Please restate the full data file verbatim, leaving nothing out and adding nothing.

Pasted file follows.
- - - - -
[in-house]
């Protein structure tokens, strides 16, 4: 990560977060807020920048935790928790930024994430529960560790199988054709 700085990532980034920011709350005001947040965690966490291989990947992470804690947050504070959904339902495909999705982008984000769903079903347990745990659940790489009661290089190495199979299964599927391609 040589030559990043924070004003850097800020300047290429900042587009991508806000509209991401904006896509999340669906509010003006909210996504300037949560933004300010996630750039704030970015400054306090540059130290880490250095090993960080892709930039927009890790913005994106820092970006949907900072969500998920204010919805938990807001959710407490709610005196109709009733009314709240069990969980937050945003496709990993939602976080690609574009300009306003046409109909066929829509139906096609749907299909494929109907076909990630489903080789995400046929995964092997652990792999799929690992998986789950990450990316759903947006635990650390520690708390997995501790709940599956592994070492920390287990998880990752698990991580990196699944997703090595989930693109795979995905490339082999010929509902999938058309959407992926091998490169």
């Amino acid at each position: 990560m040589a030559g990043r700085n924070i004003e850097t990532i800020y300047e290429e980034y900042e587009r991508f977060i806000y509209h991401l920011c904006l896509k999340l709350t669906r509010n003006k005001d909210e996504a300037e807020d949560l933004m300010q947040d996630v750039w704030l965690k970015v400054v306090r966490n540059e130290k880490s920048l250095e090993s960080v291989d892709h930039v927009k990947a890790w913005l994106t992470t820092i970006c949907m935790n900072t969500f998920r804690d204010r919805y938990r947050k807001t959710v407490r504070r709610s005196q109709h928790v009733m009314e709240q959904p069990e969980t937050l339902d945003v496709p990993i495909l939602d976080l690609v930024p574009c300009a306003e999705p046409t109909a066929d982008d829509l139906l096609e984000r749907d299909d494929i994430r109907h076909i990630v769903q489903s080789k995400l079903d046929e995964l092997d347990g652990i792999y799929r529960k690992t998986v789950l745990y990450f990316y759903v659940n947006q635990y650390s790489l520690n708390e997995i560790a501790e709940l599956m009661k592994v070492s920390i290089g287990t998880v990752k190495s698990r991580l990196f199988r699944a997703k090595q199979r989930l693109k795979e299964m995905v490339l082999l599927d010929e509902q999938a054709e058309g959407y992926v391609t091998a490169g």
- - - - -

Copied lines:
[in-house]
């Protein structure tokens, strides 16, 4: 990560977060807020920048935790928790930024994430529960560790199988054709 700085990532980034920011709350005001947040965690966490291989990947992470804690947050504070959904339902495909999705982008984000769903079903347990745990659940790489009661290089190495199979299964599927391609 040589030559990043924070004003850097800020300047290429900042587009991508806000509209991401904006896509999340669906509010003006909210996504300037949560933004300010996630750039704030970015400054306090540059130290880490250095090993960080892709930039927009890790913005994106820092970006949907900072969500998920204010919805938990807001959710407490709610005196109709009733009314709240069990969980937050945003496709990993939602976080690609574009300009306003046409109909066929829509139906096609749907299909494929109907076909990630489903080789995400046929995964092997652990792999799929690992998986789950990450990316759903947006635990650390520690708390997995501790709940599956592994070492920390287990998880990752698990991580990196699944997703090595989930693109795979995905490339082999010929509902999938058309959407992926091998490169």
């Amino acid at each position: 990560m040589a030559g990043r700085n924070i004003e850097t990532i800020y300047e290429e980034y900042e587009r991508f977060i806000y509209h991401l920011c904006l896509k999340l709350t669906r509010n003006k005001d909210e996504a300037e807020d949560l933004m300010q947040d996630v750039w704030l965690k970015v400054v306090r966490n540059e130290k880490s920048l250095e090993s960080v291989d892709h930039v927009k990947a890790w913005l994106t992470t820092i970006c949907m935790n900072t969500f998920r804690d204010r919805y938990r947050k807001t959710v407490r504070r709610s005196q109709h928790v009733m009314e709240q959904p069990e969980t937050l339902d945003v496709p990993i495909l939602d976080l690609v930024p574009c300009a306003e999705p046409t109909a066929d982008d829509l139906l096609e984000r749907d299909d494929i994430r109907h076909i990630v769903q489903s080789k995400l079903d046929e995964l092997d347990g652990i792999y799929r529960k690992t998986v789950l745990y990450f990316y759903v659940n947006q635990y650390s790489l520690n708390e997995i560790a501790e709940l599956m009661k592994v070492s920390i290089g287990t998880v990752k190495s698990r991580l990196f199988r699944a997703k090595q199979r989930l693109k795979e299964m995905v490339l082999l599927d010929e509902q999938a054709e058309g959407y992926v391609t091998a490169g």